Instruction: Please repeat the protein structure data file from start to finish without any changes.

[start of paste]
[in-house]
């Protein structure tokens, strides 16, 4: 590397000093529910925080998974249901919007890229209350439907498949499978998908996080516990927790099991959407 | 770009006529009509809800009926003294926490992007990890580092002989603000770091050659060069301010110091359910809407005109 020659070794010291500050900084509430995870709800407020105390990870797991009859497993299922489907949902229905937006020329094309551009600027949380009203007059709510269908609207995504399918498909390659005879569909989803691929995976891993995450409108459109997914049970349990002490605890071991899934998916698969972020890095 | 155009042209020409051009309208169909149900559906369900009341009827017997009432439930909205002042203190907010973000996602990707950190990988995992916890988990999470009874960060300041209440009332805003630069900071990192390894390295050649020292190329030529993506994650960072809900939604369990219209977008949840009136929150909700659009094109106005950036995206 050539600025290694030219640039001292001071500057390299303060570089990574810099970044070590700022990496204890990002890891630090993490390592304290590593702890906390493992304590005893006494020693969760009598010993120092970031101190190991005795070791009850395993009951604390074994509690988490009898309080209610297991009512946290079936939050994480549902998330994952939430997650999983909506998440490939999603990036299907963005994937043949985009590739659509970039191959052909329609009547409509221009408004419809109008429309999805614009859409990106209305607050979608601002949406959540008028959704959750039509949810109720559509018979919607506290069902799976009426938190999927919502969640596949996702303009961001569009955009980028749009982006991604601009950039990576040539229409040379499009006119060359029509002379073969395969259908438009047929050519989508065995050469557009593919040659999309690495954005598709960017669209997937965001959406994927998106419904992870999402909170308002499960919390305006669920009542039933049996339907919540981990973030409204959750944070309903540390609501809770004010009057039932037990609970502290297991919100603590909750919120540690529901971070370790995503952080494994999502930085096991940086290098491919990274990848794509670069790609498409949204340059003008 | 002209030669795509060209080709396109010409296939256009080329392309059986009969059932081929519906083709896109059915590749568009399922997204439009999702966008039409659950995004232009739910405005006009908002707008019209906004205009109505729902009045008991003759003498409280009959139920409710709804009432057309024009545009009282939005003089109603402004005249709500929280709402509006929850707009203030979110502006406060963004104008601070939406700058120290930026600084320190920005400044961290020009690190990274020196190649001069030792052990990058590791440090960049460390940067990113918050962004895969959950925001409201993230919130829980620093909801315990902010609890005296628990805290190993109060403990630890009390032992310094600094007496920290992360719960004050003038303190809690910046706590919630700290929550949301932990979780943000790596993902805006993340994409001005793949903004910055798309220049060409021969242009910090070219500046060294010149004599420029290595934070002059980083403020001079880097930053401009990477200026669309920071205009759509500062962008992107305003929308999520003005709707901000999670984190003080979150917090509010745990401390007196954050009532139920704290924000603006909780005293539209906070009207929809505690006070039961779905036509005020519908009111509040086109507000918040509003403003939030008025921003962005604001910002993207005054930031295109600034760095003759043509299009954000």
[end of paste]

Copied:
[in-house]
């Protein structure tokens, strides 16, 4: 590397000093529910925080998974249901919007890229209350439907498949499978998908996080516990927790099991959407 | 770009006529009509809800009926003294926490992007990890580092002989603000770091050659060069301010110091359910809407005109 020659070794010291500050900084509430995870709800407020105390990870797991009859497993299922489907949902229905937006020329094309551009600027949380009203007059709510269908609207995504399918498909390659005879569909989803691929995976891993995450409108459109997914049970349990002490605890071991899934998916698969972020890095 | 155009042209020409051009309208169909149900559906369900009341009827017997009432439930909205002042203190907010973000996602990707950190990988995992916890988990999470009874960060300041209440009332805003630069900071990192390894390295050649020292190329030529993506994650960072809900939604369990219209977008949840009136929150909700659009094109106005950036995206 050539600025290694030219640039001292001071500057390299303060570089990574810099970044070590700022990496204890990002890891630090993490390592304290590593702890906390493992304590005893006494020693969760009598010993120092970031101190190991005795070791009850395993009951604390074994509690988490009898309080209610297991009512946290079936939050994480549902998330994952939430997650999983909506998440490939999603990036299907963005994937043949985009590739659509970039191959052909329609009547409509221009408004419809109008429309999805614009859409990106209305607050979608601002949406959540008028959704959750039509949810109720559509018979919607506290069902799976009426938190999927919502969640596949996702303009961001569009955009980028749009982006991604601009950039990576040539229409040379499009006119060359029509002379073969395969259908438009047929050519989508065995050469557009593919040659999309690495954005598709960017669209997937965001959406994927998106419904992870999402909170308002499960919390305006669920009542039933049996339907919540981990973030409204959750944070309903540390609501809770004010009057039932037990609970502290297991919100603590909750919120540690529901971070370790995503952080494994999502930085096991940086290098491919990274990848794509670069790609498409949204340059003008 | 002209030669795509060209080709396109010409296939256009080329392309059986009969059932081929519906083709896109059915590749568009399922997204439009999702966008039409659950995004232009739910405005006009908002707008019209906004205009109505729902009045008991003759003498409280009959139920409710709804009432057309024009545009009282939005003089109603402004005249709500929280709402509006929850707009203030979110502006406060963004104008601070939406700058120290930026600084320190920005400044961290020009690190990274020196190649001069030792052990990058590791440090960049460390940067990113918050962004895969959950925001409201993230919130829980620093909801315990902010609890005296628990805290190993109060403990630890009390032992310094600094007496920290992360719960004050003038303190809690910046706590919630700290929550949301932990979780943000790596993902805006993340994409001005793949903004910055798309220049060409021969242009910090070219500046060294010149004599420029290595934070002059980083403020001079880097930053401009990477200026669309920071205009759509500062962008992107305003929308999520003005709707901000999670984190003080979150917090509010745990401390007196954050009532139920704290924000603006909780005293539209906070009207929809505690006070039961779905036509005020519908009111509040086109507000918040509003403003939030008025921003962005604001910002993207005054930031295109600034760095003759043509299009954000």